1. Find the Right Location

Streets are public property and malls are private property. So, when  s
couting for a location for your rally, look for a prominent retail wireless location on a public street with wide sidewalks, so you can assemble your group in front of the store without blocking traffic or impeding the flow of pedestrians. Corners are always good locations.
 
If you can find a podium for speakers, it will help focus attention where you want it, and provide a place for news crews to place microphones. If you expect to have more than 25 or 30 people at the rally, you may need some sort of amplification so that everyone can hear. Ask around to see if someone has a battery-powered amplifier and microphone.  Megaphones can be effective for smaller groups.
 

2. Obtain a Permit
Your city, town or village may require a permit for you t
o hold a sidewalk rally. Check with your local police department or mayor's office. Permits may take a few  weeks to process, so apply soon!  You will need to obtain a permit for your rally if:

 

 

 

 

 


 

May 15th is right around the corner, and we're counting on our friends across the country who are concerned about the deployment of small cell antennas in close proximity to homes and apartments to make this an amazing and effective day! 
 

Here is some basic information you'll need to plan your rally and make it a big success. (Need help starting  your own group? Click here!)

  • Your event will block traffic or cause a street closure

  • It’s a large rally requiring the use of sound amplifier

  • A local government requires a fee for permits, such
    as a security deposit or a charge to cover overtime
    for police.

     

Freedom of assembly is a basic American right, and you cannot be unreasonably prevented from holding your event.

3. Get the Word Out
Social media is the best way to get your message out to like-minded citizens. Please follow our Facebook page for videos, images and posts that you can share or use for your own messaging. 

We've also produced an 
informational flyer which we can customize for you 
for distribution at public meetings, street fairs, train stations, supermarkets, and even outside of schools where parents are waiting to pick up their kids.  (Call or write with details of your event and we'll send the master file back to you.) 

 

Here is a sample letter to the editor you can use as a template for your own, along with talking points and a press Q&A

 

4. Bring the Kids
The focus of our Day of Action is the protection of our children who will be subject to chronic, low-level exposures to wireless radiation during critical developmental windows if small cells are deployed near homes and apartments.
 
We expect to attract a lot of press to these events, and children riding on shoulders, in strollers or holding a parent's hand make important visuals. If the TV News crews show up to film the rally, make sure parents holding kids form the backdrop for your speakers.
 

5. Plan the Program
Decide in advance who will be speaking at your rally. Three or four speakers, each focused on a slightly different aspect of the issue, should be able to cover the most important points. Begin your program around 12:30 local time; it should last no longer than 15-20 minutes.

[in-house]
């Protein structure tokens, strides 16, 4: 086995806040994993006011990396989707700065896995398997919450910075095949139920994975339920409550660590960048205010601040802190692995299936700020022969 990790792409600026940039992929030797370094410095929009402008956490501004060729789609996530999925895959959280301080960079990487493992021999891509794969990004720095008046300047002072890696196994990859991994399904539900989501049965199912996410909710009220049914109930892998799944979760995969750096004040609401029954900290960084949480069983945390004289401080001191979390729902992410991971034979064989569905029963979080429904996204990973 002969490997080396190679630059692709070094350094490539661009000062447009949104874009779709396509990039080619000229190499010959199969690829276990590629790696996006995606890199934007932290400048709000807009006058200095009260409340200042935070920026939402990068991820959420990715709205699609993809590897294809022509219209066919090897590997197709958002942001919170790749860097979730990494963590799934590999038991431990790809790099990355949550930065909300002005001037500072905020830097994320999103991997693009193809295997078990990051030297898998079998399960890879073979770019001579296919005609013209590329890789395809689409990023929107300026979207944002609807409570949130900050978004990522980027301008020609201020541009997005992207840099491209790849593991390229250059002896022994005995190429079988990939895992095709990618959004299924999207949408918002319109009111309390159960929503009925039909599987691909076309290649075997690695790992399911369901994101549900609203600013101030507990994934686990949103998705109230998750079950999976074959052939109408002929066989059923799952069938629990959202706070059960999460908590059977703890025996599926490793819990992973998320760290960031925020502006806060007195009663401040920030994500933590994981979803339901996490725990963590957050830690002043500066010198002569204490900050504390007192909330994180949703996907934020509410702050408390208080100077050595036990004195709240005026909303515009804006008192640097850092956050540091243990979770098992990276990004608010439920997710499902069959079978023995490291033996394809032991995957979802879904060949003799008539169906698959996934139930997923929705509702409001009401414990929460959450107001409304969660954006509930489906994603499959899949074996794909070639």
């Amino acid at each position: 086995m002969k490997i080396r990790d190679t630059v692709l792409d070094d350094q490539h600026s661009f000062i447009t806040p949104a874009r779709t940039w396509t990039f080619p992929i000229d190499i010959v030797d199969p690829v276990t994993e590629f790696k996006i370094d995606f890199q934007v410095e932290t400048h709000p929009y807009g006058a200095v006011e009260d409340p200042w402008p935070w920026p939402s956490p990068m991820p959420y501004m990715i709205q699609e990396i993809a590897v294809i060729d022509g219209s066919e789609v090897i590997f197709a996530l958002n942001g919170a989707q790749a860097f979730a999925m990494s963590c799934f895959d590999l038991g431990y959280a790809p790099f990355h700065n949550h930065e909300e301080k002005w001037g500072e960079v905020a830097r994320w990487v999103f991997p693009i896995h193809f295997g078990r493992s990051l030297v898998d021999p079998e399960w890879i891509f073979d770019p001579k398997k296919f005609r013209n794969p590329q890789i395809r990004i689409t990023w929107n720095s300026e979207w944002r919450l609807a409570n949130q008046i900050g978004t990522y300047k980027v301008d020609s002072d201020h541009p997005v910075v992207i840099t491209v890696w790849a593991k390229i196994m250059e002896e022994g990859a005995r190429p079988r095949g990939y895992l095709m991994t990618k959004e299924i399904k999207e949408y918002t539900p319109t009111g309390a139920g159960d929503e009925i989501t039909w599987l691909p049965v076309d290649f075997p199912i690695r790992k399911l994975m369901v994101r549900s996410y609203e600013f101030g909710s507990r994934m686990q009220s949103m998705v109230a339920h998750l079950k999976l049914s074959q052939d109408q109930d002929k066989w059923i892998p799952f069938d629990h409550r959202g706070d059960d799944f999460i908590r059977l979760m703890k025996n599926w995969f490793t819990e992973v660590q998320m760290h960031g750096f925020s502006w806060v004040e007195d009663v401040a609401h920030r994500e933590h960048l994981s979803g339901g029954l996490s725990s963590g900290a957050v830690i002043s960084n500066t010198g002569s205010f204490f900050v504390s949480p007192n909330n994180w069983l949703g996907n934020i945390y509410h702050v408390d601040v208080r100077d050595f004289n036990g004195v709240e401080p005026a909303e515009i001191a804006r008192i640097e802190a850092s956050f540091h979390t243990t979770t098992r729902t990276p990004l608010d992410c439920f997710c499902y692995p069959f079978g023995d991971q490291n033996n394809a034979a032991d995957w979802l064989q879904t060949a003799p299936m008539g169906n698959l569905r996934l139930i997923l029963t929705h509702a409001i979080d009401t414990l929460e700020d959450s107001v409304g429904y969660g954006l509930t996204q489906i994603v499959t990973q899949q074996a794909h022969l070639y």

Tape a 8 ½ X 11 piece of paper with the words "SPEAKER" on the backs of each person who will speak so that the media can easily identify who they should talk to about the event.

Find a volunteer in your group to livestream the event on Facebook for those who can't be there in person!

6. Press Advisory & Press Release

Assign someone in your group to assemble a list of the media outlets and reporters who might cover your rally, including television and radio stations as well as print media. Get phone numbers and email addresses of reporters. One week before your rally, send out a press advisory to everyone on the list. Simply fill in the exact location and send it to your press contacts.

On Monday, May 13th, send out our press release (coming soon) to the same contacts. Follow up with another reminder on the 14th. Call reporters directly and ask them to please cover the rally.

7. Signs
In making your signs for these events, please be respectful of our reasonable messaging and help us prevent wireless companies (or their friends in the media) from portraying us as "fringe" or the "tin foil hat" brigade.

 

Points we want to emphasize:

                  • Science proves that chronic exposure to wireless radiation is harmful

                  • Children are more vulnerable to environmental exposures than adults

                        - and they depend on us to protect them

                  • Federal human exposure guidelines are decades out of date

                        - and are only concerned with thermal exposures

                  • 5G will result in involuntary exposures for millions of people - including our kids

                  • There is no scientific evidence that 5G is safe   

                 

We strongly suggest not using signs that will work against our messaging:

                  • 5G is killing people (or 5G will kill people)

                  • 5G is a conspiracy by the government

© Americans for Responsible Technology is managed

by Grassroots Communications Inc., a non-profit organization.